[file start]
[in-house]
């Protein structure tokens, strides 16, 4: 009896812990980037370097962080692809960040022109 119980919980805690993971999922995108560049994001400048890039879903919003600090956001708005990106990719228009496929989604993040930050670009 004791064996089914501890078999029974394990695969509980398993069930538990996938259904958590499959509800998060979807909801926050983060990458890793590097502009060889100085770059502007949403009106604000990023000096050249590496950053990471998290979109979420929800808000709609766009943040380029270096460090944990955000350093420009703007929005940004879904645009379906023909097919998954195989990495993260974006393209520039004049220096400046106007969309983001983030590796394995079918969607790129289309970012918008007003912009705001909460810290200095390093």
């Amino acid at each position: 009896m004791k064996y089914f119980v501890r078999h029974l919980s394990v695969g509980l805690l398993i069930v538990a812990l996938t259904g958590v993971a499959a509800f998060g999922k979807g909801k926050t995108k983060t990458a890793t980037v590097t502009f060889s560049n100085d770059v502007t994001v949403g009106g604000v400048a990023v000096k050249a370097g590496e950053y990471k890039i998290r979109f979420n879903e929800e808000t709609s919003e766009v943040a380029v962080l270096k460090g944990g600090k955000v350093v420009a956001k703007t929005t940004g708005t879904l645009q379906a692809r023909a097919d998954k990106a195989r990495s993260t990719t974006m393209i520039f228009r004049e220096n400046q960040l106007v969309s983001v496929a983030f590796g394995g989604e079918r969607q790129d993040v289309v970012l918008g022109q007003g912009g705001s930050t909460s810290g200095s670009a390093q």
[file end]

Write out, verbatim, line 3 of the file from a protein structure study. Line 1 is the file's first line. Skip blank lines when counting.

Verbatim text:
């Amino acid at each position: 009896m004791k064996y089914f119980v501890r078999h029974l919980s394990v695969g509980l805690l398993i069930v538990a812990l996938t259904g958590v993971a499959a509800f998060g999922k979807g909801k926050t995108k983060t990458a890793t980037v590097t502009f060889s560049n100085d770059v502007t994001v949403g009106g604000v400048a990023v000096k050249a370097g590496e950053y990471k890039i998290r979109f979420n879903e929800e808000t709609s919003e766009v943040a380029v962080l270096k460090g944990g600090k955000v350093v420009a956001k703007t929005t940004g708005t879904l645009q379906a692809r023909a097919d998954k990106a195989r990495s993260t990719t974006m393209i520039f228009r004049e220096n400046q960040l106007v969309s983001v496929a983030f590796g394995g989604e079918r969607q790129d993040v289309v970012l918008g022109q007003g912009g705001s930050t909460s810290g200095s670009a390093q």